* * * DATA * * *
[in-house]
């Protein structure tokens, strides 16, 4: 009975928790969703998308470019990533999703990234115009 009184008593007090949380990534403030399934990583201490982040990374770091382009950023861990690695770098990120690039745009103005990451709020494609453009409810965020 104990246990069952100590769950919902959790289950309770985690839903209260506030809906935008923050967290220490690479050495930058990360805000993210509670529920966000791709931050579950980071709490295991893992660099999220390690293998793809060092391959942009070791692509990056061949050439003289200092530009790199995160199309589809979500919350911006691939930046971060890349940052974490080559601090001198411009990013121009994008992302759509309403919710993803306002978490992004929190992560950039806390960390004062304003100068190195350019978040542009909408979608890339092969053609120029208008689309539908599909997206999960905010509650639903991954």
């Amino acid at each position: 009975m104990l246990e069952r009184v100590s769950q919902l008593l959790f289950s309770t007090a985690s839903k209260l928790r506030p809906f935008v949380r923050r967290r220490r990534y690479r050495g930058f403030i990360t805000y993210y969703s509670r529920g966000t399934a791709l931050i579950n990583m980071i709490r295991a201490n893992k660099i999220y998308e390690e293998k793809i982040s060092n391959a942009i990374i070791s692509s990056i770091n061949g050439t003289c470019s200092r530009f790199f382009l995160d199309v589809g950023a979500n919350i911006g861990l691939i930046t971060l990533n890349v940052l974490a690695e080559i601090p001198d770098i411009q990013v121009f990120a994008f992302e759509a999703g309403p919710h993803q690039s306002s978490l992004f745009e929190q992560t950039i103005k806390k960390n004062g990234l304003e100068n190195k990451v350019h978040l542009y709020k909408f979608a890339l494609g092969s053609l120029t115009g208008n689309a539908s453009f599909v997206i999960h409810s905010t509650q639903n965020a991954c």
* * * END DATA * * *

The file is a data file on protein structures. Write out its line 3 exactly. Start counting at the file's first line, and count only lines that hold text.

């Amino acid at each position: 009975m104990l246990e069952r009184v100590s769950q919902l008593l959790f289950s309770t007090a985690s839903k209260l928790r506030p809906f935008v949380r923050r967290r220490r990534y690479r050495g930058f403030i990360t805000y993210y969703s509670r529920g966000t399934a791709l931050i579950n990583m980071i709490r295991a201490n893992k660099i999220y998308e390690e293998k793809i982040s060092n391959a942009i990374i070791s692509s990056i770091n061949g050439t003289c470019s200092r530009f790199f382009l995160d199309v589809g950023a979500n919350i911006g861990l691939i930046t971060l990533n890349v940052l974490a690695e080559i601090p001198d770098i411009q990013v121009f990120a994008f992302e759509a999703g309403p919710h993803q690039s306002s978490l992004f745009e929190q992560t950039i103005k806390k960390n004062g990234l304003e100068n190195k990451v350019h978040l542009y709020k909408f979608a890339l494609g092969s053609l120029t115009g208008n689309a539908s453009f599909v997206i999960h409810s905010t509650q639903n965020a991954c």